Nearly half of the fire and life-safety dangers found in the National Archives building in 1979 by federal safety inspectors remained uncorrected when General Services Administration officials conducted a spot check this month, GSA officials said yesterday.
Fire alarm bells that were reported broken four years ago have still not been fixed, fire-exit signs remain inadequate throughout the building, and telephone cables remain improperly strapped to sprinkler systems, the spot check showed.
None of the fire-safety problems indicated that the Constitution or the Declaration of Independence, the nation's most precious documents, faced any potential danger.
GSA chief Gerald P. Carmen ordered the spot inspection in mid-June after an Archives employe obtained the four-year-old report through a Freedom of Information Act request, determined that many of the deficiencies remained and asked for the administrator's help.
GSA safety specialist Donald F. Sinsel said a dozen of 27 listed deficiencies should be corrected, including the broken alarms and inadequate signs. But he said he questions the need to make other changes, such as making the doors on a microfilm reading room open outward rather than inward, or requiring the opening of a locked wire door that, for security reasons, now separates researchers in a paper-filled basement room from the nearest exit corridor.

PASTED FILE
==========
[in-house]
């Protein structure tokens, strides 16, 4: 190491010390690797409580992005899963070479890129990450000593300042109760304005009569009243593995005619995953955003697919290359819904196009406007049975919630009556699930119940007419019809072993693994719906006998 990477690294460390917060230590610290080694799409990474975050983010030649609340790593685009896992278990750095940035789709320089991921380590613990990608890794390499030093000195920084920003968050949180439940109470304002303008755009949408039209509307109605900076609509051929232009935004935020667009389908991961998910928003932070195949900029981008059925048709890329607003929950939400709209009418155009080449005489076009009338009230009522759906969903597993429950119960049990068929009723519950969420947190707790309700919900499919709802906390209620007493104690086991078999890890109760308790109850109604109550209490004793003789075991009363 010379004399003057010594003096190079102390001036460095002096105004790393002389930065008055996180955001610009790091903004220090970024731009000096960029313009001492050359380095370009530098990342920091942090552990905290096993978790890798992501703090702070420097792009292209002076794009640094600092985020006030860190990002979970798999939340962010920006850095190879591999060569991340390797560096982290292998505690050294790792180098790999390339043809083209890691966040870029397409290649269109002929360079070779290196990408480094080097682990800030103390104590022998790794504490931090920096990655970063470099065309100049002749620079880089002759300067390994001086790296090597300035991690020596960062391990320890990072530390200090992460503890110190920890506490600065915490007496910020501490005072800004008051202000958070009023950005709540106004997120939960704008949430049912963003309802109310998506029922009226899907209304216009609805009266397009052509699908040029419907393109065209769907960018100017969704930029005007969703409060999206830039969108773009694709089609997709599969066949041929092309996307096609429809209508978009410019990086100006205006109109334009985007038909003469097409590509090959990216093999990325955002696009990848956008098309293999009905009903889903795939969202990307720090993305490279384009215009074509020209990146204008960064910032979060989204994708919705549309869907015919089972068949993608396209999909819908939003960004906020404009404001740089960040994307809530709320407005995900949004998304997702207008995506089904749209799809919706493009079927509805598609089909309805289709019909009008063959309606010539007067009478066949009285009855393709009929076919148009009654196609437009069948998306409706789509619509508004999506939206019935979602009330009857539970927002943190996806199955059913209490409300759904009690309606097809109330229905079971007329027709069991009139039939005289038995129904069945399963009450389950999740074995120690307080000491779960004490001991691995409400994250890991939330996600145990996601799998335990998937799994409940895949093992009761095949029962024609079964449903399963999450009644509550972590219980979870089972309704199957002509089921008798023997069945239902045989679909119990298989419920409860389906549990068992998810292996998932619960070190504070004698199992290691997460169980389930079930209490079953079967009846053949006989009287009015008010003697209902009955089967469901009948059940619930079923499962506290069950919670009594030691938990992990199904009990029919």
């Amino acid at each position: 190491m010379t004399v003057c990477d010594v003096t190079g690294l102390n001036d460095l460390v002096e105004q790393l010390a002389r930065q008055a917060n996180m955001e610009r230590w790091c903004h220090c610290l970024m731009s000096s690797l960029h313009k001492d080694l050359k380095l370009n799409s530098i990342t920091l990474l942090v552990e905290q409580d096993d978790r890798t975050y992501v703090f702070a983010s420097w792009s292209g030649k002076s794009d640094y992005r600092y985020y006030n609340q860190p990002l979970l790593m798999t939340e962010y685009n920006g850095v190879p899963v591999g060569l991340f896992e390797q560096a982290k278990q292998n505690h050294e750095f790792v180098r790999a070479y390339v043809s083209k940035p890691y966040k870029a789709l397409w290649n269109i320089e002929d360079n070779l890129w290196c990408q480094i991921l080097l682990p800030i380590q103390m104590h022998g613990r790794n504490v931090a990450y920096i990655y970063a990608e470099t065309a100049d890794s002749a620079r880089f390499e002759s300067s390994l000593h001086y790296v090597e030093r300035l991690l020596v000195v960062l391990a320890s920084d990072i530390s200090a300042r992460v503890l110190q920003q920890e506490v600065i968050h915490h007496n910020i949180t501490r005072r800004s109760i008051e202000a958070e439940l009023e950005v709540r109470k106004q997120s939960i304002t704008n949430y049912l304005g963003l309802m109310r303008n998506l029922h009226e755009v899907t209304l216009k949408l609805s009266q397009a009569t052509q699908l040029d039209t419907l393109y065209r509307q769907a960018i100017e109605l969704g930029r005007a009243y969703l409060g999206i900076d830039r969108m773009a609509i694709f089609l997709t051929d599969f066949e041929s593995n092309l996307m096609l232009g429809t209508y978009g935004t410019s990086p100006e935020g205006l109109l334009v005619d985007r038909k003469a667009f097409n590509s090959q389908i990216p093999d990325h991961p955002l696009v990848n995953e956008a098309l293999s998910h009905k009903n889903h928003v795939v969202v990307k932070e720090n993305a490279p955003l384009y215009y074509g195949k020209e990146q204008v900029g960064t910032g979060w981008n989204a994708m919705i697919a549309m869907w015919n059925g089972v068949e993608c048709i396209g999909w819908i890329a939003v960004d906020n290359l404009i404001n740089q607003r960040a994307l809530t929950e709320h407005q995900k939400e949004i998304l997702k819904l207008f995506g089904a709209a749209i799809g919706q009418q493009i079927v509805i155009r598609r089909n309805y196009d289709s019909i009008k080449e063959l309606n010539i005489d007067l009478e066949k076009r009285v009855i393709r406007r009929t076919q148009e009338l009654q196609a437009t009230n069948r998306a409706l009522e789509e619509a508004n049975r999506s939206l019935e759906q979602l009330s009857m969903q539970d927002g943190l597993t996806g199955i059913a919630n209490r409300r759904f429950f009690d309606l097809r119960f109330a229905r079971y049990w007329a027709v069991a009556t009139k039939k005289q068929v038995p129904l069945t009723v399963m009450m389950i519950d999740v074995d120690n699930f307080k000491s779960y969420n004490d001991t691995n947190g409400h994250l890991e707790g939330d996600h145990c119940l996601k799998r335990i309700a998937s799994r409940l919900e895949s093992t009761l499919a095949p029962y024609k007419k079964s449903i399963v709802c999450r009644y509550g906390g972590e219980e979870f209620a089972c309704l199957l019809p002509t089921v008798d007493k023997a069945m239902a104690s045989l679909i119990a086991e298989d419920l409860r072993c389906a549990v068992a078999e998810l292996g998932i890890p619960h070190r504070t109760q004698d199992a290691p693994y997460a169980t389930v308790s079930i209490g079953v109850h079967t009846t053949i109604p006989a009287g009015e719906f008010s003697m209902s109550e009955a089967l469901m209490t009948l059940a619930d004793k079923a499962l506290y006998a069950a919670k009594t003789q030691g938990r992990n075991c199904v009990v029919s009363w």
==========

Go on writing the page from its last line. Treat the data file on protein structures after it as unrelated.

Sinsel said "changing standards, changing times and . . . esthetic reasons" (voiced by Archives officials) made some of the recommended changes unnecessary.
Paul Burnett, one of the two authors of the 1979 report, said, "I would stand by most of the complaints in the report--some are nit-picky but they are the standards that we have to follow." Burnett is now national accident and fire prevention policy coordinator for GSA. The other author, Mike Thompson, is now a fire inspector in Montgomery County.
U.S. Archivist Robert W. Warner said he was concerned because "the problems were not met . . . I had not even seen the (1979) report until last month."
The Archives is a part of GSA, but in 1979 it was only considered a tenant in a GSA-run building. Since then, it has been given virtually complete authority to manage its own facility.
Regional GSA public buildings commissioner James G. Whitlock said the "Archives deserves--and gets--a higher level of attention than many other buildings." He agreed with Sinsel that many of the deficiencies may no longer need to be corrected.